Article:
There is a playground here for kids to enjoy and there is also a bar that serves coffee and ice cream and sells souvenirs and postcards, as well as tickets for the bus and subway. There is also a bookshop here that offers a wide array of products for the face and body, collections of minerals, fossils and more. And, lastly, there is a campsite here that is open all year round and offers free amenities and services like a pool, hot shower and electricity.

Vulcano Solfatara

Address: Via Solfatara 161, 80078, Pozzuoli, Italy


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4. Lago d'adverno (Lake Avernus)

Lago d'Averno
Source: Photo by Wikimedia Commons user Mentnafunangann used under CC BY-SA 3.0

Lake Avernus is a volcanic crater lake, located in the Avernus crater in the Campania region of southern Italy, around 4 km (2.5 miles) northwest of Pozzuoli. As the story goes, this is the gateway to Hell as per the Cumaean Sibyl’s predictions, when Aeneas came here to ask her how he could travel to Hades and speak with his dead father (from the book VI Aeneid).

But this 100 foot (30.5 meter) deep lake, with no natural outlet, was surrounded by dense forest in ancient times. During the Roman Empire, they converted the lake into a naval harbor called Portus Julius, which was linked to the sea by a canal via the Lago di Lucrino and to Cumae by a tunnel, which was the world’s first major road tunnel. World War II destroyed part of it and the tunnel was closed since it was too unstable and also damaged by earthquakes.

Nowadays, people can enjoy walking, jogging, biking or just sitting on the green grass and watching the beauty of the lake here. If you are traveling here, there are lots of cafes and restaurants nearby that have a good view of the lake.

Lago d'Adverno (Lake Avernus)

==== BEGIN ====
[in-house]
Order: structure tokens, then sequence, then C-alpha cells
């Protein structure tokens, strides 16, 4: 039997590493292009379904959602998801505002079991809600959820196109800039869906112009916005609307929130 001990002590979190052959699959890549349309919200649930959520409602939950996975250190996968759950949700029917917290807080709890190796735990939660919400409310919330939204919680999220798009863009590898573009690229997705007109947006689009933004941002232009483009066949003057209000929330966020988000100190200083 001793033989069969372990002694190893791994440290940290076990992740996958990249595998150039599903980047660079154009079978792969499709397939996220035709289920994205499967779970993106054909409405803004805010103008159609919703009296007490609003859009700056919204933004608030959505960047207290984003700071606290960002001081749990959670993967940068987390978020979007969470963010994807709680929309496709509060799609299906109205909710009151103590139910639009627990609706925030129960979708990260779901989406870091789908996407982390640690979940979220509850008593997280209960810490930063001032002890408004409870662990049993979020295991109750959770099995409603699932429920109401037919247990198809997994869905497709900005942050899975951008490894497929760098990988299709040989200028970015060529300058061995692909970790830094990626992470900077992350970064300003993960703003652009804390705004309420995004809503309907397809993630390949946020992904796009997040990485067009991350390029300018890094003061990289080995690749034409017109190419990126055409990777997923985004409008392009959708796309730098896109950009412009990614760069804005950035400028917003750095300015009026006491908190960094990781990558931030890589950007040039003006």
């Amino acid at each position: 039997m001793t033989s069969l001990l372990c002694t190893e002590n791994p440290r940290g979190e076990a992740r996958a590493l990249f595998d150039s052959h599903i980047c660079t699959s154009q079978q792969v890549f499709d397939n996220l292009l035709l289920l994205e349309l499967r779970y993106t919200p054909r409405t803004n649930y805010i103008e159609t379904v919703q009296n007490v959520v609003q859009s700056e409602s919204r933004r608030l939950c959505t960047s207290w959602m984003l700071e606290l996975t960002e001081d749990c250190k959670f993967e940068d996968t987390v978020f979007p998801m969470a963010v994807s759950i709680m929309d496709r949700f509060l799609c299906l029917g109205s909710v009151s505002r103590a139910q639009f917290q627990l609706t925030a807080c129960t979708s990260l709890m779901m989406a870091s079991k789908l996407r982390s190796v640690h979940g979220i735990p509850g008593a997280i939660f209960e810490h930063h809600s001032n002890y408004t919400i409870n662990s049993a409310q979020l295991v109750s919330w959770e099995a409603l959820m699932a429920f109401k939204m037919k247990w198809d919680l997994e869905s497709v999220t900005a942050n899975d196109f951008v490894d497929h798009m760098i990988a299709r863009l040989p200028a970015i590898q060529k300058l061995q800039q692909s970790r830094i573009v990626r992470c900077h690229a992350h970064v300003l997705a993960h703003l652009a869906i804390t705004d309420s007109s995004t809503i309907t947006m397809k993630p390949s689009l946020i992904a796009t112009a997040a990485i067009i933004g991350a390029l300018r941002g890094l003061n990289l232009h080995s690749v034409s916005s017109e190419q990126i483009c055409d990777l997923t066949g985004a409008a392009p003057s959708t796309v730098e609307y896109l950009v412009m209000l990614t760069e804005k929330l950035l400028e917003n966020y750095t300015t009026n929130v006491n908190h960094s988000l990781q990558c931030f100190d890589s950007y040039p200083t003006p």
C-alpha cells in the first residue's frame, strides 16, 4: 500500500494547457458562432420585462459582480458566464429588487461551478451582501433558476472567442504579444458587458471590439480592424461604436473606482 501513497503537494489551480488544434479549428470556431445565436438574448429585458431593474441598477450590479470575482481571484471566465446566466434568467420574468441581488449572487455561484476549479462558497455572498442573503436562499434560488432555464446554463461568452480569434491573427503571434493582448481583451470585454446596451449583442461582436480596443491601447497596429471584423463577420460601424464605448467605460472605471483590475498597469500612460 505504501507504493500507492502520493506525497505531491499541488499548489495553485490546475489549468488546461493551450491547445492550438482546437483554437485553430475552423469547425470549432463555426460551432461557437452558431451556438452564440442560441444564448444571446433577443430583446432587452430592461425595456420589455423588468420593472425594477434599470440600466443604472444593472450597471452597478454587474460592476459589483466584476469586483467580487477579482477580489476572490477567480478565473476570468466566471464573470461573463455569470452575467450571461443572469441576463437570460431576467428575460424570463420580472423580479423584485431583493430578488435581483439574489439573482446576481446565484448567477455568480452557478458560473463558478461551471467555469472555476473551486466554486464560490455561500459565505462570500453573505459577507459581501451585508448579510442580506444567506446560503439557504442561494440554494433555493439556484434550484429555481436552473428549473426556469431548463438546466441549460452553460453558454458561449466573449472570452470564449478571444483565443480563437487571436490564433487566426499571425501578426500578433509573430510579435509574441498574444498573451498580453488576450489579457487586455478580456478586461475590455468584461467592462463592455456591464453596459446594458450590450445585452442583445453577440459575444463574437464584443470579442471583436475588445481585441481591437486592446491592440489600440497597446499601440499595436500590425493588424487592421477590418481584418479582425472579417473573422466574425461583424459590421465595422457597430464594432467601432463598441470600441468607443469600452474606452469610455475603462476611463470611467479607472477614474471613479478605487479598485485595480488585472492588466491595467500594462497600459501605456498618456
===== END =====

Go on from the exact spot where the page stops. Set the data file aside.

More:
Address: Pozzuoli, Italy


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5. Cumae (from 191.43 USD)

Temple of Apollo (Cumae)
Source: Photo by Wikimedia Commons user Ferdinando Marfella used under CC BY-SA 2.0

Cumae was an ancient city of Magna Graecia on the coast of the Tyrrhenian Sea. Founded by settlers from Euboea in the 8th century BC, it is about 19.3 km (12 miles) from Naples and probably the oldest Greek mainland colony. It was said to be the home of Sibyl, the Greek prophetess, whose cavern still exists.

Today this ancient city is still preserved in some parts and from above, it offers a great view of the sea, dunes, forest and other tourist spots, nearby.


Price: from 191.43 USD


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6. Underwater Archaeological Park in Baia

Parco archeologico di Baia
Source: Photo by Wikimedia Commons user Ruthven used under CC0

They say that Baia catered to the recreational whims of the rich and powerful among the Roman elite. During the 8th century, the city was sacked by the Saracens and it was abandoned in 1500. Since the city remained empty, the water level slowly rose due to volcanic vents and most of the ancient ruins were drowned under the shallow waters of the bay.

Now the Underwater Archaeological Park in Baia can be visited by scuba-diving, snorkeling, and a glass-bottomed boat tour. It is a large area in the Bay of Naples and the islands offer seven dive sites that feature all different kinds of ruins from the sunken city.

Underwater Archaeological Park in Baia

Address: Campania, 80070 Pozzuoli NA, Italy

Website: Underwater Archaeological Park in Baia

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7. Cathedral Basilica San Procolo Martire